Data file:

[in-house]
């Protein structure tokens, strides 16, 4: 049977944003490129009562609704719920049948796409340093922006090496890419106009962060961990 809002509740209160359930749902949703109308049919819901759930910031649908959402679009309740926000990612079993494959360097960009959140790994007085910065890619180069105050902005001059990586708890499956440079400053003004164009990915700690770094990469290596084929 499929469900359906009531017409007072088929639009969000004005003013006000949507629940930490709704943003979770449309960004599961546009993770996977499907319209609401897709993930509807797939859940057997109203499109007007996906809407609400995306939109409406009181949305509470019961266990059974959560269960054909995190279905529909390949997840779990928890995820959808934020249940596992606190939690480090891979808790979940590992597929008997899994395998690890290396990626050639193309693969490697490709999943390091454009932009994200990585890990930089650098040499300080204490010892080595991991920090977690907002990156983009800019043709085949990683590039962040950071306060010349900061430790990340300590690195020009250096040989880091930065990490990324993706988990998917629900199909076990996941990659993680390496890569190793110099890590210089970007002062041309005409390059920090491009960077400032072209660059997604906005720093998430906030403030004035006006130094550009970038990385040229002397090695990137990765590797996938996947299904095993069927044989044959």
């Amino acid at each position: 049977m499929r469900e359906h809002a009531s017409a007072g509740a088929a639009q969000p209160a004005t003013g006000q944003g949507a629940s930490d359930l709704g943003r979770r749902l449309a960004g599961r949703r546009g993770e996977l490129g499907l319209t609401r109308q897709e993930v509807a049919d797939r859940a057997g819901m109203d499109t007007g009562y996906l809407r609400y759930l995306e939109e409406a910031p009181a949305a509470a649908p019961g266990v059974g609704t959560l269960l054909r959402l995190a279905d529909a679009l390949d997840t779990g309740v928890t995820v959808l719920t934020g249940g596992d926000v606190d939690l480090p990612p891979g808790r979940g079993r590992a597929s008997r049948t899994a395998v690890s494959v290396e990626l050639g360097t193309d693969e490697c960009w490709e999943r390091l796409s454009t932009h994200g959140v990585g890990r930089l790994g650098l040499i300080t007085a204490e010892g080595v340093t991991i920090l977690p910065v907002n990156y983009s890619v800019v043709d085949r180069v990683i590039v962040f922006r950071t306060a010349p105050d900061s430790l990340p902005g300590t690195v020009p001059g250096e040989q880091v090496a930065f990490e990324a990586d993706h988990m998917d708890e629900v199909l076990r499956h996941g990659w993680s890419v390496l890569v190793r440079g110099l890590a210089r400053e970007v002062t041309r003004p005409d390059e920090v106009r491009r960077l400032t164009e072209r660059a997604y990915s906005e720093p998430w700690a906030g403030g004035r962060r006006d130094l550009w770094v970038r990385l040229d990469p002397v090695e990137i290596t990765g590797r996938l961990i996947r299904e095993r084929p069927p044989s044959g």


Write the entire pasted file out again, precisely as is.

[in-house]
């Protein structure tokens, strides 16, 4: 049977944003490129009562609704719920049948796409340093922006090496890419106009962060961990 809002509740209160359930749902949703109308049919819901759930910031649908959402679009309740926000990612079993494959360097960009959140790994007085910065890619180069105050902005001059990586708890499956440079400053003004164009990915700690770094990469290596084929 499929469900359906009531017409007072088929639009969000004005003013006000949507629940930490709704943003979770449309960004599961546009993770996977499907319209609401897709993930509807797939859940057997109203499109007007996906809407609400995306939109409406009181949305509470019961266990059974959560269960054909995190279905529909390949997840779990928890995820959808934020249940596992606190939690480090891979808790979940590992597929008997899994395998690890290396990626050639193309693969490697490709999943390091454009932009994200990585890990930089650098040499300080204490010892080595991991920090977690907002990156983009800019043709085949990683590039962040950071306060010349900061430790990340300590690195020009250096040989880091930065990490990324993706988990998917629900199909076990996941990659993680390496890569190793110099890590210089970007002062041309005409390059920090491009960077400032072209660059997604906005720093998430906030403030004035006006130094550009970038990385040229002397090695990137990765590797996938996947299904095993069927044989044959």
């Amino acid at each position: 049977m499929r469900e359906h809002a009531s017409a007072g509740a088929a639009q969000p209160a004005t003013g006000q944003g949507a629940s930490d359930l709704g943003r979770r749902l449309a960004g599961r949703r546009g993770e996977l490129g499907l319209t609401r109308q897709e993930v509807a049919d797939r859940a057997g819901m109203d499109t007007g009562y996906l809407r609400y759930l995306e939109e409406a910031p009181a949305a509470a649908p019961g266990v059974g609704t959560l269960l054909r959402l995190a279905d529909a679009l390949d997840t779990g309740v928890t995820v959808l719920t934020g249940g596992d926000v606190d939690l480090p990612p891979g808790r979940g079993r590992a597929s008997r049948t899994a395998v690890s494959v290396e990626l050639g360097t193309d693969e490697c960009w490709e999943r390091l796409s454009t932009h994200g959140v990585g890990r930089l790994g650098l040499i300080t007085a204490e010892g080595v340093t991991i920090l977690p910065v907002n990156y983009s890619v800019v043709d085949r180069v990683i590039v962040f922006r950071t306060a010349p105050d900061s430790l990340p902005g300590t690195v020009p001059g250096e040989q880091v090496a930065f990490e990324a990586d993706h988990m998917d708890e629900v199909l076990r499956h996941g990659w993680s890419v390496l890569v190793r440079g110099l890590a210089r400053e970007v002062t041309r003004p005409d390059e920090v106009r491009r960077l400032t164009e072209r660059a997604y990915s906005e720093p998430w700690a906030g403030g004035r962060r006006d130094l550009w770094v970038r990385l040229d990469p002397v090695e990137i290596t990765g590797r996938l961990i996947r299904e095993r084929p069927p044989s044959g």